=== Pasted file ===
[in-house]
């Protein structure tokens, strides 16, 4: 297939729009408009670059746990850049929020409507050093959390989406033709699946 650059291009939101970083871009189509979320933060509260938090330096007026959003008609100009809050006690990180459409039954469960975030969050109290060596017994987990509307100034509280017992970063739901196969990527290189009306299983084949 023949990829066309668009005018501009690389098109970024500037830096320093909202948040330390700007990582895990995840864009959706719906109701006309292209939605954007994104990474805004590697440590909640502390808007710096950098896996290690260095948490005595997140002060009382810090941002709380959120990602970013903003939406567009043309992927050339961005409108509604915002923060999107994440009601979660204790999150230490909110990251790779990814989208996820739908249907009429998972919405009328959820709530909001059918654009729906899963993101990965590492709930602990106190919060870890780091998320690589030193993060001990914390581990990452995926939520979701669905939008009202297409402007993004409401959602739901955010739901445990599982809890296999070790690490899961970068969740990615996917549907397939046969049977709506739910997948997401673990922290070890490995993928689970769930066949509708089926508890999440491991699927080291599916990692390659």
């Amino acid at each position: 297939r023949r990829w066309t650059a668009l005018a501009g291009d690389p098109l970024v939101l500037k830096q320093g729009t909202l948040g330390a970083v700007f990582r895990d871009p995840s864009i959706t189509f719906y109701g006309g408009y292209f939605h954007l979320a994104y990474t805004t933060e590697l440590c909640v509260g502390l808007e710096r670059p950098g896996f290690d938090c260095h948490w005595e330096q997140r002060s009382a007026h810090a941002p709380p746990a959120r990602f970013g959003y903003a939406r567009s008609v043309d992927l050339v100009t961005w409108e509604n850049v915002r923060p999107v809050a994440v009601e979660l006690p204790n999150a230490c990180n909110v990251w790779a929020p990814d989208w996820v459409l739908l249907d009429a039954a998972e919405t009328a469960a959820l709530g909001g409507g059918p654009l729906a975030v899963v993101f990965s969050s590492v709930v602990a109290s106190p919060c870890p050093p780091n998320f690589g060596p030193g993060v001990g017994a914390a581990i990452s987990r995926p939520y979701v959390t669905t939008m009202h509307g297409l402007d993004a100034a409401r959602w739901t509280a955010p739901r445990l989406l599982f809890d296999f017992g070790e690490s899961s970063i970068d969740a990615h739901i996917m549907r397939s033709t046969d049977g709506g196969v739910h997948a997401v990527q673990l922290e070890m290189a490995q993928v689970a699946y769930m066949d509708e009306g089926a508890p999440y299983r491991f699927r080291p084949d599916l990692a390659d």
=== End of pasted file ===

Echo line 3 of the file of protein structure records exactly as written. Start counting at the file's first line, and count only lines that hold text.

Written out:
């Amino acid at each position: 297939r023949r990829w066309t650059a668009l005018a501009g291009d690389p098109l970024v939101l500037k830096q320093g729009t909202l948040g330390a970083v700007f990582r895990d871009p995840s864009i959706t189509f719906y109701g006309g408009y292209f939605h954007l979320a994104y990474t805004t933060e590697l440590c909640v509260g502390l808007e710096r670059p950098g896996f290690d938090c260095h948490w005595e330096q997140r002060s009382a007026h810090a941002p709380p746990a959120r990602f970013g959003y903003a939406r567009s008609v043309d992927l050339v100009t961005w409108e509604n850049v915002r923060p999107v809050a994440v009601e979660l006690p204790n999150a230490c990180n909110v990251w790779a929020p990814d989208w996820v459409l739908l249907d009429a039954a998972e919405t009328a469960a959820l709530g909001g409507g059918p654009l729906a975030v899963v993101f990965s969050s590492v709930v602990a109290s106190p919060c870890p050093p780091n998320f690589g060596p030193g993060v001990g017994a914390a581990i990452s987990r995926p939520y979701v959390t669905t939008m009202h509307g297409l402007d993004a100034a409401r959602w739901t509280a955010p739901r445990l989406l599982f809890d296999f017992g070790e690490s899961s970063i970068d969740a990615h739901i996917m549907r397939s033709t046969d049977g709506g196969v739910h997948a997401v990527q673990l922290e070890m290189a490995q993928v689970a699946y769930m066949d509708e009306g089926a508890p999440y299983r491991f699927r080291p084949d599916l990692a390659d």